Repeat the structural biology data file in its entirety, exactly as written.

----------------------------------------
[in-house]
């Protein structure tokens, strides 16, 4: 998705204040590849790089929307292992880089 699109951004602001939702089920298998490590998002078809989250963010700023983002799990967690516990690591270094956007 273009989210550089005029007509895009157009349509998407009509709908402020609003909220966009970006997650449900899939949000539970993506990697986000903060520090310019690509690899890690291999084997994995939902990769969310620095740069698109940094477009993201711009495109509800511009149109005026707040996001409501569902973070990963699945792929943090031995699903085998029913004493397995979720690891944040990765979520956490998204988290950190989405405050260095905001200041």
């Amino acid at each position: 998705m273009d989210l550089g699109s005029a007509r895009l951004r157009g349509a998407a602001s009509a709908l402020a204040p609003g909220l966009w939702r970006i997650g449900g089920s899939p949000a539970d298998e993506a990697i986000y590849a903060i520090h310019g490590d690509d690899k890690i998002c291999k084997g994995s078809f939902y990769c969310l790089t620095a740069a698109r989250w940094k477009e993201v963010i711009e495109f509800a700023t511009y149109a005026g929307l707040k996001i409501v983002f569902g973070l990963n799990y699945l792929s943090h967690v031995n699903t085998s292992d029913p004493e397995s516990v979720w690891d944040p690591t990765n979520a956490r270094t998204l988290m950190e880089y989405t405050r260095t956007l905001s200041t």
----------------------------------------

[in-house]
């Protein structure tokens, strides 16, 4: 998705204040590849790089929307292992880089 699109951004602001939702089920298998490590998002078809989250963010700023983002799990967690516990690591270094956007 273009989210550089005029007509895009157009349509998407009509709908402020609003909220966009970006997650449900899939949000539970993506990697986000903060520090310019690509690899890690291999084997994995939902990769969310620095740069698109940094477009993201711009495109509800511009149109005026707040996001409501569902973070990963699945792929943090031995699903085998029913004493397995979720690891944040990765979520956490998204988290950190989405405050260095905001200041």
């Amino acid at each position: 998705m273009d989210l550089g699109s005029a007509r895009l951004r157009g349509a998407a602001s009509a709908l402020a204040p609003g909220l966009w939702r970006i997650g449900g089920s899939p949000a539970d298998e993506a990697i986000y590849a903060i520090h310019g490590d690509d690899k890690i998002c291999k084997g994995s078809f939902y990769c969310l790089t620095a740069a698109r989250w940094k477009e993201v963010i711009e495109f509800a700023t511009y149109a005026g929307l707040k996001i409501v983002f569902g973070l990963n799990y699945l792929s943090h967690v031995n699903t085998s292992d029913p004493e397995s516990v979720w690891d944040p690591t990765n979520a956490r270094t998204l988290m950190e880089y989405t405050r260095t956007l905001s200041t």